An elderly Iraqi woman who was detained at Los Angeles International Airport under President Donald Trump’s travel ban last month said she was never interviewed by border officials during her 25-hour ordeal, but was told that she would be released if she handed over $160, according to her family and court documents.
Gishh Alsaeedi, 82, who reunited with her family on Jan. 29 after 19 years, had traveled to Southern California to visit her daughter in San Diego and son-in-law and to meet her grandchildren for the first time, said Alsaeedi’s granddaughter, Esma Al-garaawi, in a phone interview.
During her detention, Alsaeedi, who was on a tourist visa and speaks Arabic, became friendly with an Iranian couple who were also detained by U.S. Customs and Border Protection officials. When the couple was allowed to leave on the morning of Jan. 29, they asked if Alsaeedi could also be released, Al-garaawi said by phone based on her grandmother’s statements.
That’s when several officers in black uniforms allegedly told Alsaeedi in Arabic ‘if you want to leave with the Iranian couple, then you pay $160,” Al-garaawi said, as she translated her grandmother’s account. “She was fighting that. ‘I don’t have $160, what do you want me to do?’ They started raising their voice,” Al-garaawi said.
CBP said in an emailed statement that it “does not comment on any pending litigation.” Alsaeedi submitted a written declaration of her experience as part of a lawsuit filed by the American Civil Liberties Union against Trump on behalf of LAX detainees after the travel restrictions went into effect late last month.
Questioned further about the allegations, Jaime Ruiz, a CBP spokesman, said in an email that “every single one is investigated and resolved.”
“Remember there are just allegations, nothing has been proven,” he said. Ruiz said there were “serious inaccuracies” but declined to elaborate, citing the pending litigation.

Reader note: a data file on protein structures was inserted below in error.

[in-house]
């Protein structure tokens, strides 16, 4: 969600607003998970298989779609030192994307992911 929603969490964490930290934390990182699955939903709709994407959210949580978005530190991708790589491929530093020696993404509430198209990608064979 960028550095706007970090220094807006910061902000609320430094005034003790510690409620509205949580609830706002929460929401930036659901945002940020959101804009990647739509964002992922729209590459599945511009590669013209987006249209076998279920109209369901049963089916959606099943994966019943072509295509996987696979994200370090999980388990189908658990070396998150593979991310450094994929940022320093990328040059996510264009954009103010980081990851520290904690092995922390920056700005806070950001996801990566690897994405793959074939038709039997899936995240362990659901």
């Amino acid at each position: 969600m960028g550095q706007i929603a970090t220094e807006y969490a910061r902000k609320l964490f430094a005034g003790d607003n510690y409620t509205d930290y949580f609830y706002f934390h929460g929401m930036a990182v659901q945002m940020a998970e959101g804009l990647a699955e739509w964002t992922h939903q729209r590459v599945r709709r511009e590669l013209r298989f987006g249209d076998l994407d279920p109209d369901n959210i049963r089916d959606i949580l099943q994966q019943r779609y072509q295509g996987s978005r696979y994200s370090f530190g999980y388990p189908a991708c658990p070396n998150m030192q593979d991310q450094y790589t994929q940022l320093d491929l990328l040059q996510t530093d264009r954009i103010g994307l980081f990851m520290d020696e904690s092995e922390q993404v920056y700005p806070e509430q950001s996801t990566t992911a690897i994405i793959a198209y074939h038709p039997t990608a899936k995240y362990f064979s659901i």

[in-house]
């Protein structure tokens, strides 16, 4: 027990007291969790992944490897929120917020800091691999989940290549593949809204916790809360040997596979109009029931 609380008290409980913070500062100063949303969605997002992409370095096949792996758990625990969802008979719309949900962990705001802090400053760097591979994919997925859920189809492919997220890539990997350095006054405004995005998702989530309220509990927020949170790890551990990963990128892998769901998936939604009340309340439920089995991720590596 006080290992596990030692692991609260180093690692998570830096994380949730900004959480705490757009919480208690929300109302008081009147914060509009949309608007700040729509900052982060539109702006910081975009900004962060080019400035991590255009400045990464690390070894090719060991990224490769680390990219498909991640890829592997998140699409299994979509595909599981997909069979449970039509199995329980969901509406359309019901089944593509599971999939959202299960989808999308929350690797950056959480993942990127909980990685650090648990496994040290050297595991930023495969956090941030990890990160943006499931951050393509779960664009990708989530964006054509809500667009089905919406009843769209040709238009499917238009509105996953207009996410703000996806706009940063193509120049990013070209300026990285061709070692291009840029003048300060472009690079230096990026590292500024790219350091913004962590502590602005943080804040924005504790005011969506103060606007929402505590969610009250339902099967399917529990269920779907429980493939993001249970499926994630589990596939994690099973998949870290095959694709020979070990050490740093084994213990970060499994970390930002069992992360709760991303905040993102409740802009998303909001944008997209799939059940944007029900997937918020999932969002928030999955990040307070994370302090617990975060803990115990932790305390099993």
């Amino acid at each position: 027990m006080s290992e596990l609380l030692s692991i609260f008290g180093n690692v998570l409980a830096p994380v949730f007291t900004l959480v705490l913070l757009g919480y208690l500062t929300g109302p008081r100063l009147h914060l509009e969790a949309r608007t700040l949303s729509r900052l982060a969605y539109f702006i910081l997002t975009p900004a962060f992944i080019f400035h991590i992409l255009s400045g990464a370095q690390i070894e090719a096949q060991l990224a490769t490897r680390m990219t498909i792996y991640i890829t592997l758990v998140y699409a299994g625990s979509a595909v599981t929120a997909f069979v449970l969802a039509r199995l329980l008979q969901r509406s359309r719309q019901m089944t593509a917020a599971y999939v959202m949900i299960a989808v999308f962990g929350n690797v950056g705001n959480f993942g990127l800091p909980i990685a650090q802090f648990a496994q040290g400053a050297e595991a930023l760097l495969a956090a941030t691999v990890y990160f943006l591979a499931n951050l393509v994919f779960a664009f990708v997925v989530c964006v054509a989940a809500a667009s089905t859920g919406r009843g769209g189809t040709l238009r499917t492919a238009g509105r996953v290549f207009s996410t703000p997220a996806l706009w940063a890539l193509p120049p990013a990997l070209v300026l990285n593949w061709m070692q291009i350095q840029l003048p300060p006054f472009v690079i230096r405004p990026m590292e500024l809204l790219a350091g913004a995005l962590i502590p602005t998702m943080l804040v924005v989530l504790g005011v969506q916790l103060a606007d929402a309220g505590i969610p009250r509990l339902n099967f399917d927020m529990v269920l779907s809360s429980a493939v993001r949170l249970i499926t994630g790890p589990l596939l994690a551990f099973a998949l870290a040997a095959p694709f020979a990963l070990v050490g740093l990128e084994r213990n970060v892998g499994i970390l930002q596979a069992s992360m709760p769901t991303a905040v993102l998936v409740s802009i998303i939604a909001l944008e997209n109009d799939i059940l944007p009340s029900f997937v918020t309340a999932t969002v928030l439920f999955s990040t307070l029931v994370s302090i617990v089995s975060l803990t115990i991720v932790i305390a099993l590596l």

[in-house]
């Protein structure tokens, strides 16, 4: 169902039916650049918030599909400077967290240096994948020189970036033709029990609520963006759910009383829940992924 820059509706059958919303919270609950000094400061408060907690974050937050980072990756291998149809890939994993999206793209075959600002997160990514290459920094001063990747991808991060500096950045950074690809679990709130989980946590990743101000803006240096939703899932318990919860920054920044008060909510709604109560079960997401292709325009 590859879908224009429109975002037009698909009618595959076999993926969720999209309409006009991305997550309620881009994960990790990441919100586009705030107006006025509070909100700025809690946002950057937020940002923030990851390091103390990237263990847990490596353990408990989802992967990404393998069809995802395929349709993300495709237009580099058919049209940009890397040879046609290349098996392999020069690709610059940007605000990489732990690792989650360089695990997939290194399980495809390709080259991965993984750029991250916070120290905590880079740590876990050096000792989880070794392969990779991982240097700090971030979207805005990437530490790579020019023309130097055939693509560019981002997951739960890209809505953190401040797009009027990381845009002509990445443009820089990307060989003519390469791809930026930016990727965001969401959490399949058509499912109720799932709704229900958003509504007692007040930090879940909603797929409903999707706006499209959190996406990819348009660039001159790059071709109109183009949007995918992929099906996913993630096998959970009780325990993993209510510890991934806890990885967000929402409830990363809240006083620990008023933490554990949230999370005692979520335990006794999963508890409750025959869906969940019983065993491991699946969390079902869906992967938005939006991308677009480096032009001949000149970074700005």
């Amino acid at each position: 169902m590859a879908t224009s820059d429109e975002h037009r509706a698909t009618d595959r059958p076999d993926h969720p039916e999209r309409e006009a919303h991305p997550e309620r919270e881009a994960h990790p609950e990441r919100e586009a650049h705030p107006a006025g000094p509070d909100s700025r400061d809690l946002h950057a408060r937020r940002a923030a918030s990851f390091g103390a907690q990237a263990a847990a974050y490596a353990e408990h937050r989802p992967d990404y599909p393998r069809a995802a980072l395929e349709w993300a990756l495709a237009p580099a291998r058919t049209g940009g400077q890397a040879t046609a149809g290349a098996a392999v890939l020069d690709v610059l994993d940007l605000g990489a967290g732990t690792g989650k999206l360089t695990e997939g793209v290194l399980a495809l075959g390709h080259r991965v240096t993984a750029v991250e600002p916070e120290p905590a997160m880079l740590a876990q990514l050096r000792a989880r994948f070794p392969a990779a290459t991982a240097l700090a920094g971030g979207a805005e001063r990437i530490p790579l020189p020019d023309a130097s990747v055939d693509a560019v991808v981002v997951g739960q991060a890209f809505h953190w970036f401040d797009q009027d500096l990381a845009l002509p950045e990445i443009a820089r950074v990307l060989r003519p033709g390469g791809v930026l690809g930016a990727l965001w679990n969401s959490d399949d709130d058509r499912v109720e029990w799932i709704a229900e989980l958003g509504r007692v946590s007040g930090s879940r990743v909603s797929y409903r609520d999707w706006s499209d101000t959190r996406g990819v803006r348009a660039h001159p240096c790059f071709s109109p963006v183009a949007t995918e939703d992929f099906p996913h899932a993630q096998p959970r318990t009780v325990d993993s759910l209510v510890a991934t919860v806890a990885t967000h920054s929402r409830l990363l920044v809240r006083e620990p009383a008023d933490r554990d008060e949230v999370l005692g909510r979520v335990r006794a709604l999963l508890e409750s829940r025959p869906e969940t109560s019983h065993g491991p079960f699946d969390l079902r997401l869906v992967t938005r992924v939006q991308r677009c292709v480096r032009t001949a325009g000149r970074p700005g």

On Thursday, the San Francisco-based 9th U.S. Circuit Court of Appeals declined to reinstate the ban on travelers from seven majority Muslim countries.
Trump’s immigration order, which was signed on Jan. 27, suspended resettlement of Syrian refugees indefinitely, suspended all other refugee resettlement for 120 days, and banned the entry of nationals from the seven countries — Iraq, Syria, Iran, Sudan, Libya, Somalia and Yemen — for a period of 90 days. Trump has said the executive order is necessary to keep terrorists out of the country.
Alsaeedi, who was released later that day, said that she was frightened when she was told she could pay money to be released since she didn’t have any. Her pulse started racing and she “began crying,” Al-garaawi said.
The story had a strong impact on the granddaughter as well.
“I couldn’t fathom that this was America, the land of the free, and that they were detaining her,” said Al-garaawi, an 18-year-old community college student. “I felt like I was living somewhere else, where there was a dictatorship.”
The allegation that border officials had asked the Iraqi grandmother for money for her release was referenced by Jennie Pasquarella, director of immigrants’ rights for the ACLU of California, at a hearing held before a Los Angeles City Council committee Tuesday at City Hall.
CBP, in a statement earlier this week, said its officers “adhere to the highest standards of professionalism.”
“Every day CBP officers at LAX inspect and process nearly 30,000 or more international travelers,” the statement read. “We accomplish our mission with vigilance and in accordance with the law.”
CBP had not released any data regarding LAX detentions as of Thursday.
Pasquarella said that from Jan. 28 to Feb. 5, volunteer lawyers at LAX received contact concerning 329 individuals, most of whom had been detained by U.S. Customs and Border Protection. In some cases, however, their families were simply waiting for them and asking for more information. Of those 329 individuals, 138 were Iranian, 92 were from countries outside the executive order, 150 were lawful permanent residents and 13 were on special immigrant visas for people who have assisted the U.S. military, she said.
When Al-garaawi learned of the federal appeals court refusal to reinstate the travel ban Thursday, she and her family were elated.
“I’m happy no one has to go through what I went through” with having a loved one detained, she said.
“Thank God,” Al-garaawi’s mother added.
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